Significant Income tax amendments coming in effect from 1st April 2019
Changes in taxation of Long term Capital Gains
Section 112A taxing long term capital gains arising from the alienation of equity shares in a company, or a unit if equity oriented fund or a unit of a business trust will be taxes at 10% of capital gains exceeding one lakh rupees.
A similar exemption granted to FIIs is also withdrawn by virtue of removal of exemption granted under section 10(38) and suitable alterations to section 115AD
TDS applicable on payments made by charitable institutions
In order to encourage a less cash economy the provisions of section 40A disallowing expenses in excess of Rs 10,000 are now applicable upon payments made by exempt entities such as charitable or religious trusts or institutions.
Expanded scope of “Business connection” : Modified PE rules
Erstwhile PE rules excluded situations wherein the dependent agent negotiated a contact but did not conclude it. This has been amended in line with BEPS Action plan 7 to modify article 5(5) to provide that such an agent would include not only a person who habitually concludes contracts on behalf on non-residents but also a person who habitually plays a principal role leading to the conclusion of contracts.
Section 9(1)(i) has similarly been modified to provide that a “business connection” shall include any business activity carried through a person who acting on behalf of a non-resident habitually concludes contracts or plays the principal role leading to conclusion of contracts by the non-resident.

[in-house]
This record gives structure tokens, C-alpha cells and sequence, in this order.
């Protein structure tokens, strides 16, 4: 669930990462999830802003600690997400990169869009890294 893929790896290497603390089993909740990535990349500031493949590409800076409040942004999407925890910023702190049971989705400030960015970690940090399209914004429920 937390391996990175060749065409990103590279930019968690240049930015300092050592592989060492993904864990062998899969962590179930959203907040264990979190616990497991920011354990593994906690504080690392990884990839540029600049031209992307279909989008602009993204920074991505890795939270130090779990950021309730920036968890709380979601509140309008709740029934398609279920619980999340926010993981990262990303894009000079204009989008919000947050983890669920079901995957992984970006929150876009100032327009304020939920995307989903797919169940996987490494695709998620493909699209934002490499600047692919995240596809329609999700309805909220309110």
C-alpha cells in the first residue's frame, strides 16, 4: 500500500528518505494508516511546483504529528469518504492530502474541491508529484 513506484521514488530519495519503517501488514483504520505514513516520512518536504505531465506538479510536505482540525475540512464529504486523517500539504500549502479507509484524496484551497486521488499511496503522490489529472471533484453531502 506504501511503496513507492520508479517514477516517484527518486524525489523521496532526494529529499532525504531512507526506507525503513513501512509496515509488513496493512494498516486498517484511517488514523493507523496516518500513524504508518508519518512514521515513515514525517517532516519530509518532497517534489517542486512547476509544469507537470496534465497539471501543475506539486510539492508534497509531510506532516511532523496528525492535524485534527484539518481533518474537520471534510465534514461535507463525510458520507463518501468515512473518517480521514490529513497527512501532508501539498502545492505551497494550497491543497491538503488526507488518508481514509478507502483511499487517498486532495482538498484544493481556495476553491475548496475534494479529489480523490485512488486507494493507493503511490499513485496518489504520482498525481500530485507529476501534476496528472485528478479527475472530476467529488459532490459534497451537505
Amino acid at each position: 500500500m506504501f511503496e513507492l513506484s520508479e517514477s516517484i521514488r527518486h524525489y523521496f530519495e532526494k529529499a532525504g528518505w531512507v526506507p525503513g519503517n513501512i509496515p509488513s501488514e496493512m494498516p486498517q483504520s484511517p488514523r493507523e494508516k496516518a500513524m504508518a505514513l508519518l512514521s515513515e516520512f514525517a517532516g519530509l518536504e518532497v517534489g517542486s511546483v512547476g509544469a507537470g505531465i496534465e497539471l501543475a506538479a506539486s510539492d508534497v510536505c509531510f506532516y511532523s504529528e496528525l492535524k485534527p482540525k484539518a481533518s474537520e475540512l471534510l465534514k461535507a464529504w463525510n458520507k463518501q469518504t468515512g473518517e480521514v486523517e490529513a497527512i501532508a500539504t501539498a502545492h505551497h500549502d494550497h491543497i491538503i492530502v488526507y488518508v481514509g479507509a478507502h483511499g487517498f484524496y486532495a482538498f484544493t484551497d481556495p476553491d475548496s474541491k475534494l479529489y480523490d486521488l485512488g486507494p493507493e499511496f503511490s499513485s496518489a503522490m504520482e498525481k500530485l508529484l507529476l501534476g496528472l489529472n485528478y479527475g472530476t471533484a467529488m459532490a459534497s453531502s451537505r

This wider scope for Permanent establishments comes into effect from the 1st of April 2019
Significant economic Presence
Amendments to section 9(1)(i) to provide that the term “business connection” will also include “significant economic presence” in India. This has been discussed in detail in our post here. The new provisions come into effect with effect from 1st of April 2019
Non compete revenues to be taxed
Amendments to section 28 bring into tax non compete and non disclosure incomes in relation to business and employment which were hitherto beyond income tax since they were considered capital receipts.
Such payments will now be taxable as other incomes under section 56 of the act starting April 1, 2019
Amendment in section 44AE ( taxation of goods carriages)
With effect from 1st of April 2019 presumptive incomes from heavy goods vehicles ( more than 12MT) shall be deemed to be Rs 1000/tonne of gross vehicle weight per month or actual amount claimed by the assessee, whichever is higher.
Higher deductions under section 80D for senior citizens
Limits for exemption on payments made towards annual premium on health insurance policy or preventive health check-up of senior citizens will be revised from Rs 30,000 to Rs 50,000 for senior citizens
Higher exemption limit for treatment of diseases
The limits for treatment for specified diseases for both senior and super senior citizens shall be Rs 100,000 as compared with the previous limits of Rs 60,000 and 80,000 respectively.